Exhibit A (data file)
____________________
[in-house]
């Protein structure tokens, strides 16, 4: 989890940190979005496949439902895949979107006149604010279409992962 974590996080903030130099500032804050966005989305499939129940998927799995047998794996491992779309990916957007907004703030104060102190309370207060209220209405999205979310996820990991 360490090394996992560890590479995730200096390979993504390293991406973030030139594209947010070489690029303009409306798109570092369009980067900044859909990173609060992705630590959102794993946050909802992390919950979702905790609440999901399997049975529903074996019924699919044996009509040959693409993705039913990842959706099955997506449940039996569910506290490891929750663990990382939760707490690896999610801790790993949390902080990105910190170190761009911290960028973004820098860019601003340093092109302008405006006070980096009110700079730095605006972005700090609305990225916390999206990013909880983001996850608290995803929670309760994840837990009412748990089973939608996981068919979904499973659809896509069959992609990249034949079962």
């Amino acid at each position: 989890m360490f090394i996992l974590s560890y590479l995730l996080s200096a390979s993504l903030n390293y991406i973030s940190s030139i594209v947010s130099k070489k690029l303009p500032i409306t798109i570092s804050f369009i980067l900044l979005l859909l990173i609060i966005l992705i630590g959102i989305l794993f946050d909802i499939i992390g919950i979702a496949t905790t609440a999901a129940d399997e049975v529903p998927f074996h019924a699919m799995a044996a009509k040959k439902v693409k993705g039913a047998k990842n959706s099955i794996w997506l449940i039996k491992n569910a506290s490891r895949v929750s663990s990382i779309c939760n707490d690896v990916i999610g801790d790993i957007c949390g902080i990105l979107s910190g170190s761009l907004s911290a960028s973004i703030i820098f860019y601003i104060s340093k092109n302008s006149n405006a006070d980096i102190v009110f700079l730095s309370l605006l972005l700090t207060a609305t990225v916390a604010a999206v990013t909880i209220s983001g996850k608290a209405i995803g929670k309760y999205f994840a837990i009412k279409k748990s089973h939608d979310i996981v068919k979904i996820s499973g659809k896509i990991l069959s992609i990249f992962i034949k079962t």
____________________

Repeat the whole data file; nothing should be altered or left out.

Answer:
[in-house]
């Protein structure tokens, strides 16, 4: 989890940190979005496949439902895949979107006149604010279409992962 974590996080903030130099500032804050966005989305499939129940998927799995047998794996491992779309990916957007907004703030104060102190309370207060209220209405999205979310996820990991 360490090394996992560890590479995730200096390979993504390293991406973030030139594209947010070489690029303009409306798109570092369009980067900044859909990173609060992705630590959102794993946050909802992390919950979702905790609440999901399997049975529903074996019924699919044996009509040959693409993705039913990842959706099955997506449940039996569910506290490891929750663990990382939760707490690896999610801790790993949390902080990105910190170190761009911290960028973004820098860019601003340093092109302008405006006070980096009110700079730095605006972005700090609305990225916390999206990013909880983001996850608290995803929670309760994840837990009412748990089973939608996981068919979904499973659809896509069959992609990249034949079962």
């Amino acid at each position: 989890m360490f090394i996992l974590s560890y590479l995730l996080s200096a390979s993504l903030n390293y991406i973030s940190s030139i594209v947010s130099k070489k690029l303009p500032i409306t798109i570092s804050f369009i980067l900044l979005l859909l990173i609060i966005l992705i630590g959102i989305l794993f946050d909802i499939i992390g919950i979702a496949t905790t609440a999901a129940d399997e049975v529903p998927f074996h019924a699919m799995a044996a009509k040959k439902v693409k993705g039913a047998k990842n959706s099955i794996w997506l449940i039996k491992n569910a506290s490891r895949v929750s663990s990382i779309c939760n707490d690896v990916i999610g801790d790993i957007c949390g902080i990105l979107s910190g170190s761009l907004s911290a960028s973004i703030i820098f860019y601003i104060s340093k092109n302008s006149n405006a006070d980096i102190v009110f700079l730095s309370l605006l972005l700090t207060a609305t990225v916390a604010a999206v990013t909880i209220s983001g996850k608290a209405i995803g929670k309760y999205f994840a837990i009412k279409k748990s089973h939608d979310i996981v068919k979904i996820s499973g659809k896509i990991l069959s992609i990249f992962i034949k079962t």